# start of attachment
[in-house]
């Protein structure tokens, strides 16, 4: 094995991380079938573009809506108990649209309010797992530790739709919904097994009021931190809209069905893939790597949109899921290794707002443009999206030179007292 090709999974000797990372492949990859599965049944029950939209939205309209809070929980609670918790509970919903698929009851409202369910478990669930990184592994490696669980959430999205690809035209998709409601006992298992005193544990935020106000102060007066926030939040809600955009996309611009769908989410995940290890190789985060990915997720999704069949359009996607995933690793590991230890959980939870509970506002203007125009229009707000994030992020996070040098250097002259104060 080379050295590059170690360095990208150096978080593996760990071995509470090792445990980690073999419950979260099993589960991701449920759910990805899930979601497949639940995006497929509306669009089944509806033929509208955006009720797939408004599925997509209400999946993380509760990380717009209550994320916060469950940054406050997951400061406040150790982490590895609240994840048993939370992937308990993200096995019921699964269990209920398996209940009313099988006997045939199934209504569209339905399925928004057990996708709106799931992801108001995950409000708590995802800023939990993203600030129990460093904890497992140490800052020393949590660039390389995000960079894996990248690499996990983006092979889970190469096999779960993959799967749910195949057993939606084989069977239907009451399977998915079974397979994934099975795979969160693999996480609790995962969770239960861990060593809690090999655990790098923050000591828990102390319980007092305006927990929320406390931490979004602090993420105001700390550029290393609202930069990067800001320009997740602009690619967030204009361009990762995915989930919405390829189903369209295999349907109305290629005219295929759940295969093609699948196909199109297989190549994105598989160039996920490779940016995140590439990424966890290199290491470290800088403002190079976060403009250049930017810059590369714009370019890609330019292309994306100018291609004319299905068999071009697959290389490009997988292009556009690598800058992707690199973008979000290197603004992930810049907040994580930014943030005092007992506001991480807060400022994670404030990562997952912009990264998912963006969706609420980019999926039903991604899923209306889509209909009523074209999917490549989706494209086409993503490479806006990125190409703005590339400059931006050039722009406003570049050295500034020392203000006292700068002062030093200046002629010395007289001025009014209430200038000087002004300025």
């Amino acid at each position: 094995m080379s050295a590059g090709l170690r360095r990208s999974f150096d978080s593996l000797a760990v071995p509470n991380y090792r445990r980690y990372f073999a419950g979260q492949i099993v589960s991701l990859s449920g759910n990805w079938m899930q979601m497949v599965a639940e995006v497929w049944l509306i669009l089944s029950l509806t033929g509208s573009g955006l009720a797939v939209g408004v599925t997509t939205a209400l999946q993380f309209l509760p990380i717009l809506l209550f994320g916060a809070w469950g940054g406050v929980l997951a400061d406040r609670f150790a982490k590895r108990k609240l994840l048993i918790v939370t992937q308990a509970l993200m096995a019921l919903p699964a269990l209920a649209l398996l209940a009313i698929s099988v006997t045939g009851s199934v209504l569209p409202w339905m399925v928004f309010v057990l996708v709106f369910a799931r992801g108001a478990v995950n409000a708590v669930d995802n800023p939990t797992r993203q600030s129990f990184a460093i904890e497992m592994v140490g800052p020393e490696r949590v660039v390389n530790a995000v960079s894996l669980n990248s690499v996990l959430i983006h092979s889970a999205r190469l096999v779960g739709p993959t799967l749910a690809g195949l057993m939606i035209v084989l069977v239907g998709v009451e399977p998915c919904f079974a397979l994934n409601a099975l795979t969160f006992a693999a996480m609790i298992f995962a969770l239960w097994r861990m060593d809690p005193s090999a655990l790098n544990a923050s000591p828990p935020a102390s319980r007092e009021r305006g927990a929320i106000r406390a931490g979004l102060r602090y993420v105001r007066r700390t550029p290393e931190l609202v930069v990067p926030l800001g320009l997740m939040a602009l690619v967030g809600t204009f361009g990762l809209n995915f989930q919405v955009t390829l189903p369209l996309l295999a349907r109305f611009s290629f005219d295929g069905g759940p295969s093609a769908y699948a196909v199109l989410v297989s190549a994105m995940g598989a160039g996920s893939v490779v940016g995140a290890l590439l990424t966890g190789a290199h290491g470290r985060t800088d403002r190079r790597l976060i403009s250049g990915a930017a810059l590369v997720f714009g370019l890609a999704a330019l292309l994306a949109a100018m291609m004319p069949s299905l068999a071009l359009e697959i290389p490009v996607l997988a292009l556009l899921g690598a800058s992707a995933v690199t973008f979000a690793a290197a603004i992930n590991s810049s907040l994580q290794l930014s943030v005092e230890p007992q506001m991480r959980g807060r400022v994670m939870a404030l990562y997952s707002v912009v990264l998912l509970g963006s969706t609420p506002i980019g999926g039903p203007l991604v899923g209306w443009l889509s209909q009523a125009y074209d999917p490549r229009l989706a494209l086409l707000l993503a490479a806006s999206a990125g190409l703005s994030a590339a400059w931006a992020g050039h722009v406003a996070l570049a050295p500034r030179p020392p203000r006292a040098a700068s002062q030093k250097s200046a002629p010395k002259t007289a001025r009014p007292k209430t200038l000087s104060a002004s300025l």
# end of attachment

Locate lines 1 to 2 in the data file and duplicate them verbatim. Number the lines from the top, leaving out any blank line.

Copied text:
[in-house]
């Protein structure tokens, strides 16, 4: 094995991380079938573009809506108990649209309010797992530790739709919904097994009021931190809209069905893939790597949109899921290794707002443009999206030179007292 090709999974000797990372492949990859599965049944029950939209939205309209809070929980609670918790509970919903698929009851409202369910478990669930990184592994490696669980959430999205690809035209998709409601006992298992005193544990935020106000102060007066926030939040809600955009996309611009769908989410995940290890190789985060990915997720999704069949359009996607995933690793590991230890959980939870509970506002203007125009229009707000994030992020996070040098250097002259104060 080379050295590059170690360095990208150096978080593996760990071995509470090792445990980690073999419950979260099993589960991701449920759910990805899930979601497949639940995006497929509306669009089944509806033929509208955006009720797939408004599925997509209400999946993380509760990380717009209550994320916060469950940054406050997951400061406040150790982490590895609240994840048993939370992937308990993200096995019921699964269990209920398996209940009313099988006997045939199934209504569209339905399925928004057990996708709106799931992801108001995950409000708590995802800023939990993203600030129990460093904890497992140490800052020393949590660039390389995000960079894996990248690499996990983006092979889970190469096999779960993959799967749910195949057993939606084989069977239907009451399977998915079974397979994934099975795979969160693999996480609790995962969770239960861990060593809690090999655990790098923050000591828990102390319980007092305006927990929320406390931490979004602090993420105001700390550029290393609202930069990067800001320009997740602009690619967030204009361009990762995915989930919405390829189903369209295999349907109305290629005219295929759940295969093609699948196909199109297989190549994105598989160039996920490779940016995140590439990424966890290199290491470290800088403002190079976060403009250049930017810059590369714009370019890609330019292309994306100018291609004319299905068999071009697959290389490009997988292009556009690598800058992707690199973008979000290197603004992930810049907040994580930014943030005092007992506001991480807060400022994670404030990562997952912009990264998912963006969706609420980019999926039903991604899923209306889509209909009523074209999917490549989706494209086409993503490479806006990125190409703005590339400059931006050039722009406003570049050295500034020392203000006292700068002062030093200046002629010395007289001025009014209430200038000087002004300025």